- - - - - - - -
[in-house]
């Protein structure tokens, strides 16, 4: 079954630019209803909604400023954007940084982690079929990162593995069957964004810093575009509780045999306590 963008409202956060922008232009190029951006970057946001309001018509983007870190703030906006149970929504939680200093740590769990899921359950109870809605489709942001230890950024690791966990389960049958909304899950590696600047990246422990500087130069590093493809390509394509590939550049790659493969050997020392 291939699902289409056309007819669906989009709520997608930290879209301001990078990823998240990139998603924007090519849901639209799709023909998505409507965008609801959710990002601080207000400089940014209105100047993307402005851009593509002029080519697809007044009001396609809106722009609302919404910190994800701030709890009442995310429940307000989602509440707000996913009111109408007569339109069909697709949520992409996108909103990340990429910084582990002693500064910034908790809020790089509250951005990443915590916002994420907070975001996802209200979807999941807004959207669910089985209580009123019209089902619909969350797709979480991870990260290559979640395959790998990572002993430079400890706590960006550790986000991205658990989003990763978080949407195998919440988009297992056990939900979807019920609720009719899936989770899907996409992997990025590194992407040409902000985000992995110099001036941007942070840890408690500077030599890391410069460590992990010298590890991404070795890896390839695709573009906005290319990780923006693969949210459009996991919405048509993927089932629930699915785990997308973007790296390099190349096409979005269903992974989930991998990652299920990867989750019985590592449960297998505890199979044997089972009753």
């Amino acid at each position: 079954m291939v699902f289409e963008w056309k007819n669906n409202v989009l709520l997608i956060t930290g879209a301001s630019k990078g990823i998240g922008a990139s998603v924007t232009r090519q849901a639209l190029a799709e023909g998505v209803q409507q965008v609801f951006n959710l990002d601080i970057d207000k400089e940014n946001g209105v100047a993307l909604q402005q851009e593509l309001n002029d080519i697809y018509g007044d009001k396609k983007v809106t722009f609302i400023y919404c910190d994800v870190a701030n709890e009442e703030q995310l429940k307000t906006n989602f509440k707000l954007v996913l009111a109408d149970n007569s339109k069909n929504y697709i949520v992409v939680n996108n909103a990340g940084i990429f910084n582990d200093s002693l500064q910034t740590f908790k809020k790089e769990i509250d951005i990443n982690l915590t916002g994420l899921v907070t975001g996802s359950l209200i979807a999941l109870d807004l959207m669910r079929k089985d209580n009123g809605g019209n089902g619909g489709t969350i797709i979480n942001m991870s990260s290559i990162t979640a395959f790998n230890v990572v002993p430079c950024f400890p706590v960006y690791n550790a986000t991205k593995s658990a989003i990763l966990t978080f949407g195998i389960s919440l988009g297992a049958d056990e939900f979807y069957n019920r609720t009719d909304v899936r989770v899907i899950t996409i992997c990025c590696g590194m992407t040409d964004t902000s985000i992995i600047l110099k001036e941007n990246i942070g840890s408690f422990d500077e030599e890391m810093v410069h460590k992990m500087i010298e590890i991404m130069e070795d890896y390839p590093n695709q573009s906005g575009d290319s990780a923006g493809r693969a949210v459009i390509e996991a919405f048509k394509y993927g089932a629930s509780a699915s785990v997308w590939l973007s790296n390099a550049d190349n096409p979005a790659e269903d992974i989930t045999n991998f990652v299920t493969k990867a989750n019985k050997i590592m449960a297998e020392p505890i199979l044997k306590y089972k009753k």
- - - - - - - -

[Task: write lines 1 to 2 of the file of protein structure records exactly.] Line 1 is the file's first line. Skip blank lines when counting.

[in-house]
């Protein structure tokens, strides 16, 4: 079954630019209803909604400023954007940084982690079929990162593995069957964004810093575009509780045999306590 963008409202956060922008232009190029951006970057946001309001018509983007870190703030906006149970929504939680200093740590769990899921359950109870809605489709942001230890950024690791966990389960049958909304899950590696600047990246422990500087130069590093493809390509394509590939550049790659493969050997020392 291939699902289409056309007819669906989009709520997608930290879209301001990078990823998240990139998603924007090519849901639209799709023909998505409507965008609801959710990002601080207000400089940014209105100047993307402005851009593509002029080519697809007044009001396609809106722009609302919404910190994800701030709890009442995310429940307000989602509440707000996913009111109408007569339109069909697709949520992409996108909103990340990429910084582990002693500064910034908790809020790089509250951005990443915590916002994420907070975001996802209200979807999941807004959207669910089985209580009123019209089902619909969350797709979480991870990260290559979640395959790998990572002993430079400890706590960006550790986000991205658990989003990763978080949407195998919440988009297992056990939900979807019920609720009719899936989770899907996409992997990025590194992407040409902000985000992995110099001036941007942070840890408690500077030599890391410069460590992990010298590890991404070795890896390839695709573009906005290319990780923006693969949210459009996991919405048509993927089932629930699915785990997308973007790296390099190349096409979005269903992974989930991998990652299920990867989750019985590592449960297998505890199979044997089972009753």